Leveraging big data for outdoor recreation management: A case study from the York river in Virginia

Publication date
February 20, 2024
Sarah Ball Gonyo, Heidi Burkart, Seann Regan

Outdoor recreation is important for improving quality of life, well-being, and local economies, but quantifying its value without direct monetary transactions can be challenging. This study explores combining non-market valuation techniques with emerging big data sources to estimate the value of recreation for the York River and surrounding parks in Virginia. By applying the travel cost method to anonymous human mobility data, we gain deeper insights into the significance of recreational experiences for visitors and the local economy. Results of a zero-inflated Negative Binomial model show a mean consumer surplus value of $26.91 per trip, totaling $15.5 million across nearly 600,000 trips observed in 2022. Further, weekends, holidays, and the summer and fall months are found to be peak visitation times, whereas those with young children and who are Hispanic or over 64 years old are less likely to visit. These findings shed light on various factors influencing visitation patterns and recreation values, including temporal effects and socio-demographics, revealing disparities that warrant targeted efforts for inclusivity and accessibility. Policymakers can use these insights to make informed and sustainable choices in outdoor recreation management, fostering the preservation of natural resources for the benefit of both visitors and the environment.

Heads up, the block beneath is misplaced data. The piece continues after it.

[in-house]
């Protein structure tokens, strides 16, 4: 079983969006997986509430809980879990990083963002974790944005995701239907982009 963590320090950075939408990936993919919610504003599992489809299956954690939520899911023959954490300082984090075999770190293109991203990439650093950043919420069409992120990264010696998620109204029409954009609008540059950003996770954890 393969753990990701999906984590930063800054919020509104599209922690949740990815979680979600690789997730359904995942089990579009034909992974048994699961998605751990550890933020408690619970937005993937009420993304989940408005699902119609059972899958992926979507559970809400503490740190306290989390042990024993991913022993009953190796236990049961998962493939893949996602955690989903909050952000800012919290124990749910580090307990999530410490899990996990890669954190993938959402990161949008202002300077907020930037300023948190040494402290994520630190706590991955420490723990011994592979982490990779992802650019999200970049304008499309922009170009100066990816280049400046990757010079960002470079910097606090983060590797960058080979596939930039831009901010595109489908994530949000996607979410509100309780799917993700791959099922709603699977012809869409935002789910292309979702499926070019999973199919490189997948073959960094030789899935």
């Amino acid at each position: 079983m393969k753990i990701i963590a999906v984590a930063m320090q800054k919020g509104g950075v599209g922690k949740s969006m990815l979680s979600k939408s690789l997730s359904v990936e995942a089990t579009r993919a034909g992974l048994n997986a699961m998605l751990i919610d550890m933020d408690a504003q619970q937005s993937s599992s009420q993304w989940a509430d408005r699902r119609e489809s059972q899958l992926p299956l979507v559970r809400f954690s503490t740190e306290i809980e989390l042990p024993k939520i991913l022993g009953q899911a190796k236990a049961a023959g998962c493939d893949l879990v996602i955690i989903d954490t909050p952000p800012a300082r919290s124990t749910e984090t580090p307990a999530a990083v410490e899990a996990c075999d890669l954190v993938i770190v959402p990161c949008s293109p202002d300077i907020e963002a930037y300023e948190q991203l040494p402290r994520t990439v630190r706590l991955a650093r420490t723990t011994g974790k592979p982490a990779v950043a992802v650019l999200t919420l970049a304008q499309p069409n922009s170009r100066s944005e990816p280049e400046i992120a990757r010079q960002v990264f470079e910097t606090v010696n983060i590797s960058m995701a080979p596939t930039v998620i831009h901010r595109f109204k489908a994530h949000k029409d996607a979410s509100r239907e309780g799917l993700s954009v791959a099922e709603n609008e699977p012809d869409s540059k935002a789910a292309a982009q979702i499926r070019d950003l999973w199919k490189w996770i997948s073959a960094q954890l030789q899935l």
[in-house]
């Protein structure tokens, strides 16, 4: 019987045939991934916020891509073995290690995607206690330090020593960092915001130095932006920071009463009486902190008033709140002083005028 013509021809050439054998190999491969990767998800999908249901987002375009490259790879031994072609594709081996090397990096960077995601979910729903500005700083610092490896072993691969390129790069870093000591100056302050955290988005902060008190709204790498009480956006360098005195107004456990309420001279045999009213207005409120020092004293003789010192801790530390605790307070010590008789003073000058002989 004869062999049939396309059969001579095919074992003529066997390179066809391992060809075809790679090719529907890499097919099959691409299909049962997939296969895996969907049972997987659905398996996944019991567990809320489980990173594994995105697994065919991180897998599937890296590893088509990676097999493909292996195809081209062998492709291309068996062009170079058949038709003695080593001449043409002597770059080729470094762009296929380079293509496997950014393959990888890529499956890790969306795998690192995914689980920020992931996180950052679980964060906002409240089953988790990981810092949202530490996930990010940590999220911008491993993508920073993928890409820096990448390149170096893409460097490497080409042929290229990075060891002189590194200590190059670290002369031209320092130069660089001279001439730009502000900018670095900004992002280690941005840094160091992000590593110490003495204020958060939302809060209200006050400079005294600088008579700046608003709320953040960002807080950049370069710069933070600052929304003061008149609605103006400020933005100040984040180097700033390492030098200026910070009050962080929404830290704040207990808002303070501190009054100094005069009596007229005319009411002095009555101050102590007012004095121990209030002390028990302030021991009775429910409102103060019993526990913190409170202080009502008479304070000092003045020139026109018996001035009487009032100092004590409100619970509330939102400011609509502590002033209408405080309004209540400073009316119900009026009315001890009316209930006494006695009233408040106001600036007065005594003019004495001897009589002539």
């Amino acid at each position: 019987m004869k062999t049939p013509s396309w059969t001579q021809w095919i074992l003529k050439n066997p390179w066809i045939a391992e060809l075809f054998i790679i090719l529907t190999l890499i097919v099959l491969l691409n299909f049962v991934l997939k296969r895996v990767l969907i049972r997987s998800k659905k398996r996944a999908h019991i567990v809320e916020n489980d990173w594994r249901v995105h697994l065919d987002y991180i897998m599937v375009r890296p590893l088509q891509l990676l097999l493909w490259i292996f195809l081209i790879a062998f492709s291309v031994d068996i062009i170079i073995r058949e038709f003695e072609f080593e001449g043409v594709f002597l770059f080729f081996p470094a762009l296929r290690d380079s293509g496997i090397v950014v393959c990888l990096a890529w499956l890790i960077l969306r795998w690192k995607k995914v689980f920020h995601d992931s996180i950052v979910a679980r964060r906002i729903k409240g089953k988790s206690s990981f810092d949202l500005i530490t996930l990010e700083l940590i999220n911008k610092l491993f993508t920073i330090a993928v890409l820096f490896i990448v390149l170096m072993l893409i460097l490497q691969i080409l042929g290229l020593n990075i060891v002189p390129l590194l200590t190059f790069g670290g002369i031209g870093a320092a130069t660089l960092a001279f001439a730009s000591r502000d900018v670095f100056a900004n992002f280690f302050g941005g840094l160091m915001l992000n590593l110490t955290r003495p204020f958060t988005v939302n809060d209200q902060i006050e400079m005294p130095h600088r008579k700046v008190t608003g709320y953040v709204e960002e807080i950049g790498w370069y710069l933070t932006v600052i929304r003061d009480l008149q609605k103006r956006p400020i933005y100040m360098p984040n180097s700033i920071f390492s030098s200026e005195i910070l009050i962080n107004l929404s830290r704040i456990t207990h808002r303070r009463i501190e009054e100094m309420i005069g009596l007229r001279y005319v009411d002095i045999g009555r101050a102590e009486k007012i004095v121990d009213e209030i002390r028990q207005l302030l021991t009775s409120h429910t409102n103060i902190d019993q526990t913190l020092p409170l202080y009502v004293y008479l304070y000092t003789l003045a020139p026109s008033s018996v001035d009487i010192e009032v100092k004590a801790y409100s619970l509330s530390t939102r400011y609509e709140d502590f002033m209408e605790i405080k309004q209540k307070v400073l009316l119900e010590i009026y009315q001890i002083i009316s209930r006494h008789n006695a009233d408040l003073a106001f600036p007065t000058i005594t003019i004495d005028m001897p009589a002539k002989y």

Journal of Environmental Management